While some people mistakenly think it is better when all members of a family work, child labor actually makes poverty worse. Child workers come cheaply and sometimes at no cost, and drive down wages for adult laborers. Plus children who work forfeit an education that could have helped them achieve a higher standard of living as adults. Child laborers are vulnerable to exploitation and abuse, are subject to long hours of physically demanding and unrelenting work, and suffer from deprivation and poor health.
A movement known as Bonded Labour Liberation Front- Bandhua Mukti Morcha (BMM) was formed in 1981 to wage a battle against the pernicious bonded labour system in India. Administrative and political will to carry out the Constitutional mandate and enforce prohibitive laws of the land failed to produce any results. Against all odds, Bandhua Mukti Morcha has achieved the release of over 1, 24,000 bonded Indians from the shackles of slavery. A large number of them have been rehabilitated. From the Carpet Industry alone, about a thousand children have been rescued and restored to their parents. Their rehabilitation has been monitored effectively. BMM has started a campaign for the provision of non-formal, full time education for these children, along with the supply of nutrition to each and also some food security to their poor families.
As a result of BMM’s efforts, the leaders of the leading political parties have expressed their concern on the issue of child labour and often made a mention of it in their election manifestos in Parliamentary elections. Bandhua Mukti Morcha has been campaigning for a national minimum wage equivalent to first-day salary of a class IV employee in Government service. Its revision is to be done on cost price index as is done for the Government employees. The State Governments may fix minimum wage according to the local conditions but not below the National Minimum Wage.
Bandhua Mukti Morcha holds that slavery persists in our age in various forms. The bonded labour system is one of them. Child labour is another kind of bonded labour both arise out of socio-economic and historical reasons. India, the largest democratic country in the world according to their estimates has 65 million bonded child labourers, and 300 million adult labourers living a life of bondage and contemporary forms of slavery. This is despite Constitutional guarantees and prohibitive laws like the Bonded Labour System (Abolition) Act 1976, the Child labour (Prohibition and Regulation Act) 1986 and International Conventions on the subject. Child labour (5 years to 14 years of age) is rampant not only in agriculture but also in industries such as those manufacturing matches, locks, carpets, stone quarries, brick kilns, tanneries and diamond cutting and polishing units. These children are denied their fundamental right to childhood, to education, to play and to dream like a normal child. They have to labour for more than 8 hours every day. Legal and human rights battles on their behalf have been successfully fought in the Supreme Court of India. Parliament too has been approached. United Nations Human Rights Commission, International Labour Organisation (ILO) and the United Nations International Children Emergency Fund (UNICEF) have been sensitised. Yet, the 20 year-old struggles is only a beginning. A lot more remains to be done.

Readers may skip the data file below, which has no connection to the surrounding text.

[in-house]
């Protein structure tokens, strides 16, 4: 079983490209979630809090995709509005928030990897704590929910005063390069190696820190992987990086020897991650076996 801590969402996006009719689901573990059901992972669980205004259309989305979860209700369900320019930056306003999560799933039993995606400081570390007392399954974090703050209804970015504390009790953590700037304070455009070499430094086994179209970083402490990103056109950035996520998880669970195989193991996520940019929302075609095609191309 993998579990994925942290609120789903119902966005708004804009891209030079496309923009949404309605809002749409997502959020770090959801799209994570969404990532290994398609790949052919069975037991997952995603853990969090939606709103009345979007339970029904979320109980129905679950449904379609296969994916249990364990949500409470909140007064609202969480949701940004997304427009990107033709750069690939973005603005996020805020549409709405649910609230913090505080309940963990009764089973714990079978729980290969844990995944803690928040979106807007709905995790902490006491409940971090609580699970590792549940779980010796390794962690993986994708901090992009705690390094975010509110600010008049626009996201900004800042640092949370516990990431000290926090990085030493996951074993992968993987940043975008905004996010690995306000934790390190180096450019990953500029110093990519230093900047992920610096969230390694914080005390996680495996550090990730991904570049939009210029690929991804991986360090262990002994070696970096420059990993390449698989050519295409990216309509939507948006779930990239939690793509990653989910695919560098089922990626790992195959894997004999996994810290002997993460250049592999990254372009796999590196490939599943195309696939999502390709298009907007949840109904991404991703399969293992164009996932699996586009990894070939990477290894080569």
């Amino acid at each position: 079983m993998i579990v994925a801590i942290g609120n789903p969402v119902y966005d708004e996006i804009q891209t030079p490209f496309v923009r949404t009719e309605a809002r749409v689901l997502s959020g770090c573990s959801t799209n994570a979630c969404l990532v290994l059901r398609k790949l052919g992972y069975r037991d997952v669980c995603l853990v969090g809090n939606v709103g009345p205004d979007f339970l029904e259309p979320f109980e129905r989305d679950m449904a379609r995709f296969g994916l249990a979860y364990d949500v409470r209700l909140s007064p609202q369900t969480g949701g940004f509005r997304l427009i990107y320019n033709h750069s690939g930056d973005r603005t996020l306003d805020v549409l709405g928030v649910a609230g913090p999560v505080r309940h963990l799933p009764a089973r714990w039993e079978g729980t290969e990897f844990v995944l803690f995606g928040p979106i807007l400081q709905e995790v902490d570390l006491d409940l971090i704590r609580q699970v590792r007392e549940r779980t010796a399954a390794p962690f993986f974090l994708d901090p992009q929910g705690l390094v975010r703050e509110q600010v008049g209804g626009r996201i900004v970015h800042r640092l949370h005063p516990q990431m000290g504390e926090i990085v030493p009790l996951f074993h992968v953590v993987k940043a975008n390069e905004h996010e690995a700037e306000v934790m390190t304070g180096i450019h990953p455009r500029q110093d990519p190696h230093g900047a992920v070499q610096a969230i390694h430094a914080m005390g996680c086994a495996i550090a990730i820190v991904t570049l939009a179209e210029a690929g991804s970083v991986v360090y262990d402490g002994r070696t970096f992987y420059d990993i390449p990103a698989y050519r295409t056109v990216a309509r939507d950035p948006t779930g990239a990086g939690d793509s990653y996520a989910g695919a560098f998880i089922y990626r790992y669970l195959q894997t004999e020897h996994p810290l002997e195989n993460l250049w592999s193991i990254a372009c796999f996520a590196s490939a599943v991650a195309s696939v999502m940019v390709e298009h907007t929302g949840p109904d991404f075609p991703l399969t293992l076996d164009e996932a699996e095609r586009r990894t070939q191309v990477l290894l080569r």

Bandhua Mukti Morcha has been making a demand for a National Commission on Bonded Labour with judicial and financial powers. But successive governments have failed to do so. Bandhua Mukti Morcha has, therefore, constituted a Citizens’ Commission on Bonded and Child Labour, with eminent persons of political, social and judicial integrity as members. They include former Judges of the Supreme Court of India, eminent artists, journalists, lawyers and social activists.
The practice of bonded labour violates the following International Human Rights Conventions whereas India is a party to all of them and such is legally bound to comply with their terms. They are:
•Convention on the Suppression of Slave Trade and Slavery, 1926;
•Supplementary Convention on the Abolition of Slavery, the Slave Trade and Institutions and Practices Similar to Slavery Trade, 1956;
•Forced Labour Convention, 1930;
•International Covenant on Civil and Political Rights (ICCPR), 1966;
•International Covenant on Economic, Social and Cultural Rights (ECOSOC), 1966;
•Convention on the Rights of the Child (CRC), 1989.
By Cecile Enie